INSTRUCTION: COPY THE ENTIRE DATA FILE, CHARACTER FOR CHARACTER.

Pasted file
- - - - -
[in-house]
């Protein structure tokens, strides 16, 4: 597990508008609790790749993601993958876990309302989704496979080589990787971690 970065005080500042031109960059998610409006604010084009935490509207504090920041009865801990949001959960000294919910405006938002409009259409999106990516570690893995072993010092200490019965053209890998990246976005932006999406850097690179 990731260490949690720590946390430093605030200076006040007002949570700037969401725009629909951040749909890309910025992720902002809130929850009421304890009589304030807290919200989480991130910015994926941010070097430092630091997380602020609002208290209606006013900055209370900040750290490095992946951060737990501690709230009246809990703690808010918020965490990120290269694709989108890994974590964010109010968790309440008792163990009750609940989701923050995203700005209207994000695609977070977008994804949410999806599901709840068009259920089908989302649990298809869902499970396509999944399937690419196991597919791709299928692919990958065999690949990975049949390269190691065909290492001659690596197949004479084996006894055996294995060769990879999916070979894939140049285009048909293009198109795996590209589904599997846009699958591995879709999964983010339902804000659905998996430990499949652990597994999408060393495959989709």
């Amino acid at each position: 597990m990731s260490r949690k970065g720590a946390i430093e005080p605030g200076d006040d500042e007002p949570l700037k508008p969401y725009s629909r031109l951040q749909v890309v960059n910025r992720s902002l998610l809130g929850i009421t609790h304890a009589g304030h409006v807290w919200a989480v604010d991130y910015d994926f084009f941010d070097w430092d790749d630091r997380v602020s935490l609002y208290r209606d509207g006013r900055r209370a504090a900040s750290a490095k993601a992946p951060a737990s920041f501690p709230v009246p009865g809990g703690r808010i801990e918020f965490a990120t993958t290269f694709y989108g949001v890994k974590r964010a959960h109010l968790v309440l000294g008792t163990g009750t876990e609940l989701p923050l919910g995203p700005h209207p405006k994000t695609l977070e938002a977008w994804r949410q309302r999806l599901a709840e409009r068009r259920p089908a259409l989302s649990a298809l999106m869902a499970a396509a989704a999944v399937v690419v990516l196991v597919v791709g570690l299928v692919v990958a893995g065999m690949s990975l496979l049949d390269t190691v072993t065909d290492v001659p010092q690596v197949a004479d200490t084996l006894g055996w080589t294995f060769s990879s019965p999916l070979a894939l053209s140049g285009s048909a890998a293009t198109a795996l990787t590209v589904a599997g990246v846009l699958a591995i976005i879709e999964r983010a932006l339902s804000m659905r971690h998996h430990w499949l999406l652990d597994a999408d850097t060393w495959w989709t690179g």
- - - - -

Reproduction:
[in-house]
């Protein structure tokens, strides 16, 4: 597990508008609790790749993601993958876990309302989704496979080589990787971690 970065005080500042031109960059998610409006604010084009935490509207504090920041009865801990949001959960000294919910405006938002409009259409999106990516570690893995072993010092200490019965053209890998990246976005932006999406850097690179 990731260490949690720590946390430093605030200076006040007002949570700037969401725009629909951040749909890309910025992720902002809130929850009421304890009589304030807290919200989480991130910015994926941010070097430092630091997380602020609002208290209606006013900055209370900040750290490095992946951060737990501690709230009246809990703690808010918020965490990120290269694709989108890994974590964010109010968790309440008792163990009750609940989701923050995203700005209207994000695609977070977008994804949410999806599901709840068009259920089908989302649990298809869902499970396509999944399937690419196991597919791709299928692919990958065999690949990975049949390269190691065909290492001659690596197949004479084996006894055996294995060769990879999916070979894939140049285009048909293009198109795996590209589904599997846009699958591995879709999964983010339902804000659905998996430990499949652990597994999408060393495959989709």
């Amino acid at each position: 597990m990731s260490r949690k970065g720590a946390i430093e005080p605030g200076d006040d500042e007002p949570l700037k508008p969401y725009s629909r031109l951040q749909v890309v960059n910025r992720s902002l998610l809130g929850i009421t609790h304890a009589g304030h409006v807290w919200a989480v604010d991130y910015d994926f084009f941010d070097w430092d790749d630091r997380v602020s935490l609002y208290r209606d509207g006013r900055r209370a504090a900040s750290a490095k993601a992946p951060a737990s920041f501690p709230v009246p009865g809990g703690r808010i801990e918020f965490a990120t993958t290269f694709y989108g949001v890994k974590r964010a959960h109010l968790v309440l000294g008792t163990g009750t876990e609940l989701p923050l919910g995203p700005h209207p405006k994000t695609l977070e938002a977008w994804r949410q309302r999806l599901a709840e409009r068009r259920p089908a259409l989302s649990a298809l999106m869902a499970a396509a989704a999944v399937v690419v990516l196991v597919v791709g570690l299928v692919v990958a893995g065999m690949s990975l496979l049949d390269t190691v072993t065909d290492v001659p010092q690596v197949a004479d200490t084996l006894g055996w080589t294995f060769s990879s019965p999916l070979a894939l053209s140049g285009s048909a890998a293009t198109a795996l990787t590209v589904a599997g990246v846009l699958a591995i976005i879709e999964r983010a932006l339902s804000m659905r971690h998996h430990w499949l999406l652990d597994a999408d850097t060393w495959w989709t690179g």